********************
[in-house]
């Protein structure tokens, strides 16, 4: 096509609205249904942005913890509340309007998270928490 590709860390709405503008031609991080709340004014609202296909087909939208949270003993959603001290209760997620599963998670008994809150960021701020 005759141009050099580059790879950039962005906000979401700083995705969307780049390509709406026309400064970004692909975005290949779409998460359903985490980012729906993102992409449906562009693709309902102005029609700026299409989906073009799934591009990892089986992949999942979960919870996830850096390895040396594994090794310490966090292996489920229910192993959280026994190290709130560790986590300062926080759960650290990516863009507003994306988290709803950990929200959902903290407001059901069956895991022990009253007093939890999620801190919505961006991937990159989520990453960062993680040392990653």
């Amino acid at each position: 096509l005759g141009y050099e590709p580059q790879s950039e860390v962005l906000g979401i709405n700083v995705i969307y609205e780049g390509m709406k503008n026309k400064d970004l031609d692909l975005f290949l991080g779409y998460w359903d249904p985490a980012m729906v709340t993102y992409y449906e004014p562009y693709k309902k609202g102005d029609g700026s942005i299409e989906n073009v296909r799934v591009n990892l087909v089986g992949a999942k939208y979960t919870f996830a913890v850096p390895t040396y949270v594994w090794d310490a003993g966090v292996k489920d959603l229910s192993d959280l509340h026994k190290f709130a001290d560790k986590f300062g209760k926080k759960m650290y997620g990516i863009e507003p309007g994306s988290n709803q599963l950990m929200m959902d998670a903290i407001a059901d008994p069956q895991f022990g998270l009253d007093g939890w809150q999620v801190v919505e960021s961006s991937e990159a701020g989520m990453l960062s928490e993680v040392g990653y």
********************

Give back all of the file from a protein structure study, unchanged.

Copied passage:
[in-house]
């Protein structure tokens, strides 16, 4: 096509609205249904942005913890509340309007998270928490 590709860390709405503008031609991080709340004014609202296909087909939208949270003993959603001290209760997620599963998670008994809150960021701020 005759141009050099580059790879950039962005906000979401700083995705969307780049390509709406026309400064970004692909975005290949779409998460359903985490980012729906993102992409449906562009693709309902102005029609700026299409989906073009799934591009990892089986992949999942979960919870996830850096390895040396594994090794310490966090292996489920229910192993959280026994190290709130560790986590300062926080759960650290990516863009507003994306988290709803950990929200959902903290407001059901069956895991022990009253007093939890999620801190919505961006991937990159989520990453960062993680040392990653």
């Amino acid at each position: 096509l005759g141009y050099e590709p580059q790879s950039e860390v962005l906000g979401i709405n700083v995705i969307y609205e780049g390509m709406k503008n026309k400064d970004l031609d692909l975005f290949l991080g779409y998460w359903d249904p985490a980012m729906v709340t993102y992409y449906e004014p562009y693709k309902k609202g102005d029609g700026s942005i299409e989906n073009v296909r799934v591009n990892l087909v089986g992949a999942k939208y979960t919870f996830a913890v850096p390895t040396y949270v594994w090794d310490a003993g966090v292996k489920d959603l229910s192993d959280l509340h026994k190290f709130a001290d560790k986590f300062g209760k926080k759960m650290y997620g990516i863009e507003p309007g994306s988290n709803q599963l950990m929200m959902d998670a903290i407001a059901d008994p069956q895991f022990g998270l009253d007093g939890w809150q999620v801190v919505e960021s961006s991937e990159a701020g989520m990453l960062s928490e993680v040392g990653y």